If you are building a home in Cherokee County, you will be issued a 9-1-1 address when you receive your building permit. If you are using a contractor, make sure to ask him for your address when he obtains your permit. It is your responsibility to notify 911 addressing of any information changes including your address, telephone number or ownership.
Listen to local radio stations or check local social media news for weather, road conditions and reported school closings. Do not call 911 about your power, internet or cable being out.
North Carolina- Dial 511, 877-511-4662 or DriveNC.gov
Tennessee- 877-244-0065 or smartway.tn.gov
Georgia- 877-694-2511 or 511ga.org
Do not disconnect before speaking with the call taker! Just stay on the line, so you can let the call taker know that everything is ok. If you do not stay on the line, an officer will be dispatched to your location.
Usually. Under most circumstances your location can be pinpointed on our mapping system within a few feet of your actual location when you call from a cellular phone. In addition, the system can typically track a moving caller. Be aware that some older cellular phones are not phase II compatible-this means we cannot find your location. Always be prepared to tell the Telecommunicator your location.
YES! The 911 Center utilizes Voiance Language Line program to translate 911 calls from non-English speaking customers. This service translates approximately 300 languages from all over the world!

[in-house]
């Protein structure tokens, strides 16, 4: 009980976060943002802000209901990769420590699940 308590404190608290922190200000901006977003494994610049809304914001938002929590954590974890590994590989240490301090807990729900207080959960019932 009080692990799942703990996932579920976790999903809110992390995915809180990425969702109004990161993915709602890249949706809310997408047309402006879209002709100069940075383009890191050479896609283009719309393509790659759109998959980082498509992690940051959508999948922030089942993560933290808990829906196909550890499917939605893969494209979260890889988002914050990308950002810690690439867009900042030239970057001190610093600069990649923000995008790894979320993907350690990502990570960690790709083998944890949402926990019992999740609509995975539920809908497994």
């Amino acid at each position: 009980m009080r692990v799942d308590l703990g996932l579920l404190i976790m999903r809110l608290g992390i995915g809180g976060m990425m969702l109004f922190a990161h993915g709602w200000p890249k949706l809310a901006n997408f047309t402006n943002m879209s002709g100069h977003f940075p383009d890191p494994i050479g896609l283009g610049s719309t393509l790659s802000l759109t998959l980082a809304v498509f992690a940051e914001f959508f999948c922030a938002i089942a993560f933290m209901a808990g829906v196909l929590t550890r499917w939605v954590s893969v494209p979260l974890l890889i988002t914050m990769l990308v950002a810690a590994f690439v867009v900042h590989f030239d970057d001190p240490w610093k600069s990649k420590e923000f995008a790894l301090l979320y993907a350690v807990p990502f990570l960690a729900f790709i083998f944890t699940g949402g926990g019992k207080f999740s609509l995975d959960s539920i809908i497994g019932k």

YES! If you are in an emergency situation and cannot call 911 (due to the nature of the emergency or if you are hard of hearing, deaf or speech impaired) you can text 911 as an alternative. The numbers '911' should be entered in the 'To' field and the message should contain the location of the emergency and they type of help needed. Dialing 911 and speaking with a Telecommunicator is always preferable. Call if you can, ONLY text if you can't.
Several factors play a part whether your call will be transferred to another agency:
• The location of the emergency
• The cell tower your call is being transmitted from
• The correct agency that would need to handle the reported emergency
It is the job of the 911 Center to make sure you are speaking with the correct agency that would best handle your emergency.
Cherokee County E-911 Communications uses Phase 2 Wireless 911 services. When you dial 911 from a cell phone, the Call-Taker can see your approximate location by receiving the location of the cell tower your call is coming from. The Call-Taker attempts to get your exact location, using coordinates through GPS. This allows the Call-Taker to place your location exactly; within a few feet of your actual location when you call from a cellular phone. GPS coordinates do not provide elevation.
• Pull Over - Do not put yourself or others at risk to make a call.
• Know Your Location - Give the address, or use landmarks, crossroads or mile markers to tell us where you are.
• Know Your Telephone Number - Memorize your cell phone number. Write it down in an easy to find location before you need to call 911.
• Briefly State Your Emergency - Seconds Count! You may need to be transferred to the appropriate responding agency.
• Don’t Hang Up - Be ready to give details, confirm information and follow instructions that could save a life.
• Stop Accidental Calls - More than half of wireless 911 calls are accidental. Always keep your keypad locked.